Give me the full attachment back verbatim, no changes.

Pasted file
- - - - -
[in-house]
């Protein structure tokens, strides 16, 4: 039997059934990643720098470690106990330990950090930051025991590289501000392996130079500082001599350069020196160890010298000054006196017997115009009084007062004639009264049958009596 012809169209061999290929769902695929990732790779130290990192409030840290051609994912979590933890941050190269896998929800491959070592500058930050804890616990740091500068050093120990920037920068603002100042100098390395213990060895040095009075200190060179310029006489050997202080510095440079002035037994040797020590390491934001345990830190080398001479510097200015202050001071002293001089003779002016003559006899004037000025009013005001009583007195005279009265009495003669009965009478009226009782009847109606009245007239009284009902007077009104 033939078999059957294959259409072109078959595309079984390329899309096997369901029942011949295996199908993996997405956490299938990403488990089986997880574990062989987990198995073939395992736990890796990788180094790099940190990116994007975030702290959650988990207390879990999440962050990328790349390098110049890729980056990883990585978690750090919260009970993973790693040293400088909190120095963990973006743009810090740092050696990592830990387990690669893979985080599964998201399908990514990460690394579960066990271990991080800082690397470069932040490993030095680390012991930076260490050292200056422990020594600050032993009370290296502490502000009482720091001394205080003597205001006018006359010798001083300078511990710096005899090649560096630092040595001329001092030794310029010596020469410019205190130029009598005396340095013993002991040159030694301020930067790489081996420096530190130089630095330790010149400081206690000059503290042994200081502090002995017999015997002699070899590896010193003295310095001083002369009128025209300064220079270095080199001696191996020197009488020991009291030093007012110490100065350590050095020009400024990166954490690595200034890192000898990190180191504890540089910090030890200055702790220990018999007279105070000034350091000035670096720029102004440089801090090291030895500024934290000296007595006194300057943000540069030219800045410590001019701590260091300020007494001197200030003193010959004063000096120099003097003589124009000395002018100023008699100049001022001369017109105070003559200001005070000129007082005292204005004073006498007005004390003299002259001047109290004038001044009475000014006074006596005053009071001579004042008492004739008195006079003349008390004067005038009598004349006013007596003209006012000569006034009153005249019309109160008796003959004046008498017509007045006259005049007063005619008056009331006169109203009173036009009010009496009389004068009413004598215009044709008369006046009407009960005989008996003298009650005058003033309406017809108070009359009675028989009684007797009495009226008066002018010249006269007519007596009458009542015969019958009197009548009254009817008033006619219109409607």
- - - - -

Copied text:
[in-house]
């Protein structure tokens, strides 16, 4: 039997059934990643720098470690106990330990950090930051025991590289501000392996130079500082001599350069020196160890010298000054006196017997115009009084007062004639009264049958009596 012809169209061999290929769902695929990732790779130290990192409030840290051609994912979590933890941050190269896998929800491959070592500058930050804890616990740091500068050093120990920037920068603002100042100098390395213990060895040095009075200190060179310029006489050997202080510095440079002035037994040797020590390491934001345990830190080398001479510097200015202050001071002293001089003779002016003559006899004037000025009013005001009583007195005279009265009495003669009965009478009226009782009847109606009245007239009284009902007077009104 033939078999059957294959259409072109078959595309079984390329899309096997369901029942011949295996199908993996997405956490299938990403488990089986997880574990062989987990198995073939395992736990890796990788180094790099940190990116994007975030702290959650988990207390879990999440962050990328790349390098110049890729980056990883990585978690750090919260009970993973790693040293400088909190120095963990973006743009810090740092050696990592830990387990690669893979985080599964998201399908990514990460690394579960066990271990991080800082690397470069932040490993030095680390012991930076260490050292200056422990020594600050032993009370290296502490502000009482720091001394205080003597205001006018006359010798001083300078511990710096005899090649560096630092040595001329001092030794310029010596020469410019205190130029009598005396340095013993002991040159030694301020930067790489081996420096530190130089630095330790010149400081206690000059503290042994200081502090002995017999015997002699070899590896010193003295310095001083002369009128025209300064220079270095080199001696191996020197009488020991009291030093007012110490100065350590050095020009400024990166954490690595200034890192000898990190180191504890540089910090030890200055702790220990018999007279105070000034350091000035670096720029102004440089801090090291030895500024934290000296007595006194300057943000540069030219800045410590001019701590260091300020007494001197200030003193010959004063000096120099003097003589124009000395002018100023008699100049001022001369017109105070003559200001005070000129007082005292204005004073006498007005004390003299002259001047109290004038001044009475000014006074006596005053009071001579004042008492004739008195006079003349008390004067005038009598004349006013007596003209006012000569006034009153005249019309109160008796003959004046008498017509007045006259005049007063005619008056009331006169109203009173036009009010009496009389004068009413004598215009044709008369006046009407009960005989008996003298009650005058003033309406017809108070009359009675028989009684007797009495009226008066002018010249006269007519007596009458009542015969019958009197009548009254009817008033006619219109409607």